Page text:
Recent Issue – Vol 85, No 2 – June 2012

Japanese-South Korean Textbook Talks: The Necessity of Political Leadership

Alexandra Sakaki, German Institute for International and Security Affairs, Berlin, Germany

Keywords: history textbook dispute, reconciliation, Japan, Germany, civil society, political leaders

One of the most notorious issues haunting Japanese-South Korean relations is the controversy over textbook depictions of Japan’s colonial rule and war atrocities in the early twentieth century. In recent years, a number of bilateral projects have been launched on both the non-governmental and governmental level, seeking to narrow divergences in historical perceptions. Focusing on the Japanese side, this article assesses the impact of recent non-governmental textbook projects, arguing that these projects—while important and encouraging—have a limited capacity to prompt changes in educational policies. Textbook talks officially endorsed by the government and supported by a critical mass of politicians remain indispensable to promote a transnational reconstruction of the past. Based on a comparison between Japanese-South Korean and German-Polish government-backed talks, the paper identifies how decision makers can help foster an atmosphere conducive to the work of bilateral textbook commissions. It concludes that a key requirement for successful talks is that politicians, utilizing a variety of measures, pursue the dual goal of demonstrating high-level commitment to the talks and shielding the work proactively from nationalistic pressures. In contrast to their German counterparts, Japanese political elites have so far failed to pursue such an environment, casting doubts about progress in the textbook dispute for the foreseeable future. Abstract in Chinese – 摘要   Purchase Article

The Search for Order: Understanding Hindu-Muslim Violence in Post-Partition India

Stuart E. Corbridge, London School of Economics, London, United Kingdom
Nikki Kalra, Oxford University, Oxford, United Kingdom
Kayoko Tatsumi, London School of Economics, London, United Kingdom

Keywords: Wilkinson model, votes and violence, ethnic riots, order and difference

One distinguishing feature of mainstream social science is its growing regard for model building and formal hypothesis testing. In South Asian studies this is most evident in accounts of ethnic riots or communal violence. This paper examines a model of votes and violence proposed by Steven Wilkinson. We first examine how well the model performs against a data set that we have assembled on the twenty worst incidents of communal violence in India since 1950. The Wilkinson model is consistent with some important key facts in our data set, most notably in terms of levels of urbanization and “percentage Muslims” in riot-affected towns and cities. However, proximity to national or state elections is not found to be a strong driver of prolonged ethnic rioting. Nor is it the case that India’s worst instances of communal violence occurred mainly where there was direct electoral competition between less than 3.5 effective political parties, the other main predictive variable in the Wilkinson model. We then discuss the limitations more broadly of attempts to explain and even predict ethnic violence within the framework of a quantitative model. We pay attention to time inconsistencies, principal-agent problems, religiosity and the homogenization of riot events, and omitted variables (notably, memory work and ideological fervour). We conclude with some general remarks on the search for order in social science. Abstract in Chinese – 摘要   Purchase Article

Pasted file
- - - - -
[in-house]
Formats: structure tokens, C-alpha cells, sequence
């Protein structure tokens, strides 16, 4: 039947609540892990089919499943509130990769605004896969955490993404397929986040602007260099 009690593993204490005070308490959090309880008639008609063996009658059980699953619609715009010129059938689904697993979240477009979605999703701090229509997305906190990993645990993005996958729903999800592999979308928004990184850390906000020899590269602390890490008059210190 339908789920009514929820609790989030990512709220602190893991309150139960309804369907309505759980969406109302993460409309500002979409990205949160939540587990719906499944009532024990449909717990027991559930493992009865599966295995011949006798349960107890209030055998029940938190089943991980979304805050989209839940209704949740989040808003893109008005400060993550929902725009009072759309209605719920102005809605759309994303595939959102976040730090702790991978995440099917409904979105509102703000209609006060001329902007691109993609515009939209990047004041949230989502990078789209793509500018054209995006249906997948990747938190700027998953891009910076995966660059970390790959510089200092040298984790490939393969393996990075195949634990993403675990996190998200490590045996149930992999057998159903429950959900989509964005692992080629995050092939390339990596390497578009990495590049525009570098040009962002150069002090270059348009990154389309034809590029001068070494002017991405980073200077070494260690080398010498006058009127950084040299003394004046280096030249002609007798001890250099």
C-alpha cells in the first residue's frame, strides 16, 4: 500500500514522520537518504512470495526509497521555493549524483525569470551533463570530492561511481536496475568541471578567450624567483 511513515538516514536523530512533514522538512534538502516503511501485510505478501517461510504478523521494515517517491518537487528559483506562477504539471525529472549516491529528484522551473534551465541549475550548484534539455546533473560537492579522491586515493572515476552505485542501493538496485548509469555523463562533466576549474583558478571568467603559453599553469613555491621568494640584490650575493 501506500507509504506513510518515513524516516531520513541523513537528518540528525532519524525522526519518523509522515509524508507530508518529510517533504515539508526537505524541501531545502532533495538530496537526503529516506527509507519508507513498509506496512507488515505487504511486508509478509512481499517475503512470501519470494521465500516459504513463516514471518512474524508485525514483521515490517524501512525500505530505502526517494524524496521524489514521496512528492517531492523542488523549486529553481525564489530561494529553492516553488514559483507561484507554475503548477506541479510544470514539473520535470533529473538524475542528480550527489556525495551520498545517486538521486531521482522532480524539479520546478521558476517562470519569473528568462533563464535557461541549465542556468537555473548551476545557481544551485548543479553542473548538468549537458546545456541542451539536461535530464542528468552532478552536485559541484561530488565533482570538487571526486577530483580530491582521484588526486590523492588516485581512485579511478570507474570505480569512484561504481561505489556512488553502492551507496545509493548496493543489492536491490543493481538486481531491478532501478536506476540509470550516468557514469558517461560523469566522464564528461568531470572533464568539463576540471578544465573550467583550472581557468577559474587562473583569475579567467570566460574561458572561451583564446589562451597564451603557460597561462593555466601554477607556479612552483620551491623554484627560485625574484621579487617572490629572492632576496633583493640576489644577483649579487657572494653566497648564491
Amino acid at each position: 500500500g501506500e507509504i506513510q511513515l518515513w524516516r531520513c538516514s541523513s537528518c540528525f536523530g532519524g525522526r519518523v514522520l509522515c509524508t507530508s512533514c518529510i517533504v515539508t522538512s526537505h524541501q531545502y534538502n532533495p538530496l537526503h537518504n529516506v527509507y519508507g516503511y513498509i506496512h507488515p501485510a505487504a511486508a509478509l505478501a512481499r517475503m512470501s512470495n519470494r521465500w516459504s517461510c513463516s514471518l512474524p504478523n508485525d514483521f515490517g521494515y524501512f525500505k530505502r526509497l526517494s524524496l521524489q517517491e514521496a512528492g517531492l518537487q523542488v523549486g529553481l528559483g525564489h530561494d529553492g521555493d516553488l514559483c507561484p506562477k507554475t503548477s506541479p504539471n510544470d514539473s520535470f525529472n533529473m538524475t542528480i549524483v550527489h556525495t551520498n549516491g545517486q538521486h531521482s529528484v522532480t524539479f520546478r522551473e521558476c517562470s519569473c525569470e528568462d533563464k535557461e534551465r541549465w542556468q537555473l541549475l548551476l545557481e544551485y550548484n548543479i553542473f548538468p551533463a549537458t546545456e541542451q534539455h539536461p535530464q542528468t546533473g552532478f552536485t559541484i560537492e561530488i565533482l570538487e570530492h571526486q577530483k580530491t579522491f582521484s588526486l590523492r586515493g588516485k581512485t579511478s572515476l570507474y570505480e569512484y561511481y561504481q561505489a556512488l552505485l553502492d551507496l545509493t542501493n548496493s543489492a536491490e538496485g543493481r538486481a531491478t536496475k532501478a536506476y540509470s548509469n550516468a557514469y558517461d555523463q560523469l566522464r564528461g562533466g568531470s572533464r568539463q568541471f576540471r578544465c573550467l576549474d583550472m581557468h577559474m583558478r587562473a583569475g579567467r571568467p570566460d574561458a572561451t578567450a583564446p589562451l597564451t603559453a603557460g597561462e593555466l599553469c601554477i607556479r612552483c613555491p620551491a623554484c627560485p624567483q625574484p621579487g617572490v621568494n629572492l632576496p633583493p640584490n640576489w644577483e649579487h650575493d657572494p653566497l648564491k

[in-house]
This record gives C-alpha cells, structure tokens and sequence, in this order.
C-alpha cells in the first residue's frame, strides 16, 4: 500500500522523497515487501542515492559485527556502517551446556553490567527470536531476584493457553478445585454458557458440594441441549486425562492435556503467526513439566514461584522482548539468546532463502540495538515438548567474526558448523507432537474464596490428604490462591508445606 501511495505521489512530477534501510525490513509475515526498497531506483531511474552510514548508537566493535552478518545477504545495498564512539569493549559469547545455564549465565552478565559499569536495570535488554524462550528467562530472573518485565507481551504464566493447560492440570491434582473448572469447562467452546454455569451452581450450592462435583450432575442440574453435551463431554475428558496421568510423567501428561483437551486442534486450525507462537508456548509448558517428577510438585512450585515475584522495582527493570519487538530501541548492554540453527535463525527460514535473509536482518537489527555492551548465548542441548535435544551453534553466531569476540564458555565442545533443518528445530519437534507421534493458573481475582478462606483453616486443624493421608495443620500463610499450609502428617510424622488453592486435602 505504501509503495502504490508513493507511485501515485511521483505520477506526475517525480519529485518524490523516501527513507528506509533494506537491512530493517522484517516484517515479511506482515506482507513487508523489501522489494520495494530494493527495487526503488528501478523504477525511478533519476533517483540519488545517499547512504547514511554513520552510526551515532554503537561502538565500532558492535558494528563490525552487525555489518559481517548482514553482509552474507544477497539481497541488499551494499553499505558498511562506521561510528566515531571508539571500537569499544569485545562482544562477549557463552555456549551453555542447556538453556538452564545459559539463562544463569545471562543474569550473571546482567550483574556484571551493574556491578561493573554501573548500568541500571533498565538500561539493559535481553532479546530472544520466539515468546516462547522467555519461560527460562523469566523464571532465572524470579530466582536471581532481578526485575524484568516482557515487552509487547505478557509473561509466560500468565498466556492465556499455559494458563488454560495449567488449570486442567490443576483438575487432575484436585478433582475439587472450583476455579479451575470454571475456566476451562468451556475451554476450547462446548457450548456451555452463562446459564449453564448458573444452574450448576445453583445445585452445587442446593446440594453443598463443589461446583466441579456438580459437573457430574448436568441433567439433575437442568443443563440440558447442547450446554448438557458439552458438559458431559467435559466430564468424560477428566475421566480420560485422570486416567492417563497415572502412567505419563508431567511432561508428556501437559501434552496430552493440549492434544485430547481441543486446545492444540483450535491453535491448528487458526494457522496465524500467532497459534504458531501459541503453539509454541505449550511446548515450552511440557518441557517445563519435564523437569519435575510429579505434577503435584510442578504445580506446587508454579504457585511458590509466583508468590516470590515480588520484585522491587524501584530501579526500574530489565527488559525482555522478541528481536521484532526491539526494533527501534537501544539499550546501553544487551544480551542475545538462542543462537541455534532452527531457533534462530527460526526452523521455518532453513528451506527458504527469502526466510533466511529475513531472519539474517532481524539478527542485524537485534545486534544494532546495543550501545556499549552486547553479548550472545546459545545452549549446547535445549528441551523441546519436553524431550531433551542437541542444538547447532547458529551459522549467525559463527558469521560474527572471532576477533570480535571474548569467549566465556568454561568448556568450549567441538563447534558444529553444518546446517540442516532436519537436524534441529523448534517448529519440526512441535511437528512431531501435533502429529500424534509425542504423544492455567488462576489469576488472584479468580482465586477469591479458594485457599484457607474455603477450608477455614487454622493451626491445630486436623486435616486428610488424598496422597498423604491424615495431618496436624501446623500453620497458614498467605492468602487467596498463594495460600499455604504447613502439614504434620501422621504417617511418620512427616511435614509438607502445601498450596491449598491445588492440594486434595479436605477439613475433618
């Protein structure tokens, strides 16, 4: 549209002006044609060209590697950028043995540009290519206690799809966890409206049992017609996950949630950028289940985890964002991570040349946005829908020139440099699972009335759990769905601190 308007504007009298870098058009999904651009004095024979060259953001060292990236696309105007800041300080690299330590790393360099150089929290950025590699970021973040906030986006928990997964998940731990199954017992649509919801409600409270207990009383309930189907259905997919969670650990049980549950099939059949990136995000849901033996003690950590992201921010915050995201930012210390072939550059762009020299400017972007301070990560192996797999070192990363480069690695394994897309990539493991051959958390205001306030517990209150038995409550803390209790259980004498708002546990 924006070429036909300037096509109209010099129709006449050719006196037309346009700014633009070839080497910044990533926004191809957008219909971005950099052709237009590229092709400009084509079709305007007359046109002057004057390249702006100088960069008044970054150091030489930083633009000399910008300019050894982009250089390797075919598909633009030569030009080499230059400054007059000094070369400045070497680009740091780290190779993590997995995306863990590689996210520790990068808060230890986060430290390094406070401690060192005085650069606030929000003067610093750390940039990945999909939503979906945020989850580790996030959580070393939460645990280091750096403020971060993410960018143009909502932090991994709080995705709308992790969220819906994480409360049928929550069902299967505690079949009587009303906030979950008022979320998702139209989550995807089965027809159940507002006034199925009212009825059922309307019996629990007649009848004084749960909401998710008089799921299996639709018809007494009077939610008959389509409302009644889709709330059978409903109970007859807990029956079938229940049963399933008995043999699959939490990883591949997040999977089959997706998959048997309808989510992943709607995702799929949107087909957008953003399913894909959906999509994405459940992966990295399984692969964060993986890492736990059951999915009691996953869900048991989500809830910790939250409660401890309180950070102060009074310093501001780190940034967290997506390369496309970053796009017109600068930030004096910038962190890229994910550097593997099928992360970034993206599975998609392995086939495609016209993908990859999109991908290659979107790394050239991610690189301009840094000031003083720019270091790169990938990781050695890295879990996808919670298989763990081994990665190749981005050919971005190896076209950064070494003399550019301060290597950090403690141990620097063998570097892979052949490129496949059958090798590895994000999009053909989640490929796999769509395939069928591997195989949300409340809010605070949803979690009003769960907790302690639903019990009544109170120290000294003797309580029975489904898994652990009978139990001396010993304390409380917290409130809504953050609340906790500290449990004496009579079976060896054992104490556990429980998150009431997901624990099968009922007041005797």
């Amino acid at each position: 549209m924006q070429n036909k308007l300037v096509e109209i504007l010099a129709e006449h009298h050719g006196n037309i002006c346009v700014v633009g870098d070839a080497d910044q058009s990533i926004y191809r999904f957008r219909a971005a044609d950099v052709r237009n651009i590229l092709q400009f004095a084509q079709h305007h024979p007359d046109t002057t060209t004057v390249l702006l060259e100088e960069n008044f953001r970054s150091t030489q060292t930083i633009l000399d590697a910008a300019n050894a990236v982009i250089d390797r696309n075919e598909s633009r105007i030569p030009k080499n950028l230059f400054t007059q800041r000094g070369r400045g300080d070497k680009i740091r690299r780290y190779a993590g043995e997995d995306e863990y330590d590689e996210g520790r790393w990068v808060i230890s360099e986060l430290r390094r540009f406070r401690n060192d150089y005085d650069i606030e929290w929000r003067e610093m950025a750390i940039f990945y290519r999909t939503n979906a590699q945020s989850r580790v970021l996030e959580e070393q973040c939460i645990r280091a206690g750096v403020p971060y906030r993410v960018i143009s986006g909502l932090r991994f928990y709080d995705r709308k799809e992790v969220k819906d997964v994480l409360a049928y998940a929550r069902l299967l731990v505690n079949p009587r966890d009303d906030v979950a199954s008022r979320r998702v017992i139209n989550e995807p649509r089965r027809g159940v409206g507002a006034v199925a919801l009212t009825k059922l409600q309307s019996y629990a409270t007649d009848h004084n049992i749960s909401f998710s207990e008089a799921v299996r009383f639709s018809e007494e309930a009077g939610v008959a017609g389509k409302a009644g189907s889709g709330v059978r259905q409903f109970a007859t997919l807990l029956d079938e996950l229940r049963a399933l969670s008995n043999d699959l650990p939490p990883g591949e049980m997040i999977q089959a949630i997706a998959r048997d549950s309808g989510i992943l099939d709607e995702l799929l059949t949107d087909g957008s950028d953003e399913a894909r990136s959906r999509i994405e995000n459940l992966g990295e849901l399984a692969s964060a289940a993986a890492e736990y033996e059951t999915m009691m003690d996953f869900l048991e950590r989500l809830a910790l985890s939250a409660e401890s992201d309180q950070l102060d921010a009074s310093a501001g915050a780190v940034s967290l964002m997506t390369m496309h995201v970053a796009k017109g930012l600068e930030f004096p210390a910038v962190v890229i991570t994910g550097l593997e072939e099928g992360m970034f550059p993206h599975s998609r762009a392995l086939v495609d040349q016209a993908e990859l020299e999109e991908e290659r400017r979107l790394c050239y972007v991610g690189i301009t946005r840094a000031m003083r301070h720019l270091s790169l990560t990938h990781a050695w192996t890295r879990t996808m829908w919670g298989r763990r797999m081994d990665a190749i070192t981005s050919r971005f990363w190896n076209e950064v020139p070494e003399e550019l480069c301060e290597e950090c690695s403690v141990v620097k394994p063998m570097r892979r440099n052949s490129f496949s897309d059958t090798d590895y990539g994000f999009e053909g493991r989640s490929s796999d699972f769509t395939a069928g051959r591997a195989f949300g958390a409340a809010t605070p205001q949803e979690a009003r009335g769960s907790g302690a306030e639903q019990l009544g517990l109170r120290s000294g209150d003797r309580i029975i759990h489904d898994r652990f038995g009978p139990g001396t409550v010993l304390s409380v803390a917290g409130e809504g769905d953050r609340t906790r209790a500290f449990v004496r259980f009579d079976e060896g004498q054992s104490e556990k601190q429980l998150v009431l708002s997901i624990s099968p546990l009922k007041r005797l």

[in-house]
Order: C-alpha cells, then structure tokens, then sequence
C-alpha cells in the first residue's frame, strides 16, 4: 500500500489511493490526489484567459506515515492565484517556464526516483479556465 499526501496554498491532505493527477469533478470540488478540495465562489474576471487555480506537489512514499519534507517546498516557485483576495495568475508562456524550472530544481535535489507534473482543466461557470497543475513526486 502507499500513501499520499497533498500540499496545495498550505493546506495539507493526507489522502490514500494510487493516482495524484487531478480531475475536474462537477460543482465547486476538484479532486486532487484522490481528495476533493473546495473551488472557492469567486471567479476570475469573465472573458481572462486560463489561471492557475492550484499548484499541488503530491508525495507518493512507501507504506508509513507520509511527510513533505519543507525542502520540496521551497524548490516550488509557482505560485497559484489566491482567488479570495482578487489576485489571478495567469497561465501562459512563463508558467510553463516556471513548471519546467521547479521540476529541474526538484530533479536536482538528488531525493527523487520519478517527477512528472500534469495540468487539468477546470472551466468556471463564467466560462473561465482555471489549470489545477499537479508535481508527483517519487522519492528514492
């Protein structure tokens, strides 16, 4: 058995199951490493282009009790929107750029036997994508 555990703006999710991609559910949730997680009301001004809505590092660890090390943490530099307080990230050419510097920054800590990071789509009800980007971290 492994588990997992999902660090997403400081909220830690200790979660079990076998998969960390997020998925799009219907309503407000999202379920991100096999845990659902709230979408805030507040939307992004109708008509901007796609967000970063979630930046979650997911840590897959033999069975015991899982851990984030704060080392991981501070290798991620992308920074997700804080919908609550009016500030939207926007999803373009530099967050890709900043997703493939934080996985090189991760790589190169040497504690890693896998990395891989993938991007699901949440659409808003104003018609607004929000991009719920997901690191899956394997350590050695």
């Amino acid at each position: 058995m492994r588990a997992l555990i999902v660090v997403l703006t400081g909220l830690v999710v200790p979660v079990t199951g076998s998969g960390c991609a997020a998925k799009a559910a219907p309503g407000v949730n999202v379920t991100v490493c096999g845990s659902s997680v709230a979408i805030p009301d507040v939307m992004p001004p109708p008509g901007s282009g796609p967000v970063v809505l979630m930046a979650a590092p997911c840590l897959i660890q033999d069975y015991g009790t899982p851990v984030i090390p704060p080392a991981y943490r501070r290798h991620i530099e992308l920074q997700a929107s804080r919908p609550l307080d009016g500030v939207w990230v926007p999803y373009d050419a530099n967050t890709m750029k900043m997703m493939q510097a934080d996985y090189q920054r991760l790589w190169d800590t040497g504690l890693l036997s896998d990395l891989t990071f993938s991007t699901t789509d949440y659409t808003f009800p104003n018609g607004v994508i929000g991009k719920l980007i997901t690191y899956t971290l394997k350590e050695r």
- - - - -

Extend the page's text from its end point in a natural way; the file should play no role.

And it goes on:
Social Mobilization of the Underdogs: The Damansara Save Our School

Movement in Malaysia

Ming-Chee Ang, Penang Institute, Malaysia

Keywords: unconventional resistance, social movements, non-liberal democratic states

How are social movements of the underdogs sustained and how are constraints of these movements overcome, in particular, constraints imposed by non-liberal democratic states? Utilizing the Damansara Save Our School movement in Malaysia as its case study, this article describes factors that led to the successful resistance of the Damansara New Village community against the closure of its community school, the Damansara Chinese Primary School. Although inexperienced in social movement activities, small in size, financially and socially disadvantaged, the villagers of Damansara New Village successfully sustained their resistance for seven years and eventually procured compromises from the Malaysian authorities, which reopened the school premises in January 2009. Lacking access to democratic institutions in the country, the Damansara Save Our School movement relied on unconventional—yet highly institutionalized—resistance methods to mobilize support and engage in political contention. This article analyzes three components that had led to the movement’s successful endurance: institutionalization of the Save Our School Committee as the main mobilization machinery; formation of a temple school that sustained the functioning of the school, physically and symbolically; and dynamic adaptation of movement repertoires to overcome constraints imposed by the stronger and not so liberal state. For the movement community and supporters alike, the reopening of the school premises in 2009 attests to the miracle of everyday resistance by underdogs in surmounting unjust policies imposed by a powerful state. Abstract in Chinese – 摘要   Purchase Article

— Enduring Issues/Changing Perspectives —

The Political Role of India’s Caste Associations

Lloyd I. Rudolph and Susanne Hoeber Rudolph

Originally published in Pacific Affairs, Volume 33, No. 1, March 1960


This article will be reprinted with comments by:

After Fifty Years of Political and Social Change: Caste Associations and Politics in India